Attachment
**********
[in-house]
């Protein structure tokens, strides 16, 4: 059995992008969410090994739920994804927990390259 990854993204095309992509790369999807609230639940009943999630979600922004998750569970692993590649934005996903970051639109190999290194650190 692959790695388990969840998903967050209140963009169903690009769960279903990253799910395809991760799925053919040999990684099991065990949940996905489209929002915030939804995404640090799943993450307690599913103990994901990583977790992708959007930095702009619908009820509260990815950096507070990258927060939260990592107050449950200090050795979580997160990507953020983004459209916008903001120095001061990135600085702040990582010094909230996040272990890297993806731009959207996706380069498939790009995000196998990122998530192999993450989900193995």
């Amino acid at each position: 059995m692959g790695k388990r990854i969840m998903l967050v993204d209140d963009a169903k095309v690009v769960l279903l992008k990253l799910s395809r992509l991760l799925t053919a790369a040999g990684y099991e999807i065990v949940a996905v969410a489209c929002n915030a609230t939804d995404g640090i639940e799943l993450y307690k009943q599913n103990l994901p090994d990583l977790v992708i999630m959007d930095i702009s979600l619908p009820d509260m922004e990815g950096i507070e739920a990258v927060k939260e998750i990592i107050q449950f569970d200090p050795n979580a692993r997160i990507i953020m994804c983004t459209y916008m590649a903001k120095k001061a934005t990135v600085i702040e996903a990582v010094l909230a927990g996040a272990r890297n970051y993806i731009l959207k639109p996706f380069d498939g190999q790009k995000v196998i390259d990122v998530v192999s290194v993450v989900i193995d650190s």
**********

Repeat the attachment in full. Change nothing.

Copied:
[in-house]
């Protein structure tokens, strides 16, 4: 059995992008969410090994739920994804927990390259 990854993204095309992509790369999807609230639940009943999630979600922004998750569970692993590649934005996903970051639109190999290194650190 692959790695388990969840998903967050209140963009169903690009769960279903990253799910395809991760799925053919040999990684099991065990949940996905489209929002915030939804995404640090799943993450307690599913103990994901990583977790992708959007930095702009619908009820509260990815950096507070990258927060939260990592107050449950200090050795979580997160990507953020983004459209916008903001120095001061990135600085702040990582010094909230996040272990890297993806731009959207996706380069498939790009995000196998990122998530192999993450989900193995």
């Amino acid at each position: 059995m692959g790695k388990r990854i969840m998903l967050v993204d209140d963009a169903k095309v690009v769960l279903l992008k990253l799910s395809r992509l991760l799925t053919a790369a040999g990684y099991e999807i065990v949940a996905v969410a489209c929002n915030a609230t939804d995404g640090i639940e799943l993450y307690k009943q599913n103990l994901p090994d990583l977790v992708i999630m959007d930095i702009s979600l619908p009820d509260m922004e990815g950096i507070e739920a990258v927060k939260e998750i990592i107050q449950f569970d200090p050795n979580a692993r997160i990507i953020m994804c983004t459209y916008m590649a903001k120095k001061a934005t990135v600085i702040e996903a990582v010094l909230a927990g996040a272990r890297n970051y993806i731009l959207k639109p996706f380069d498939g190999q790009k995000v196998i390259d990122v998530v192999s290194v993450v989900i193995d650190s």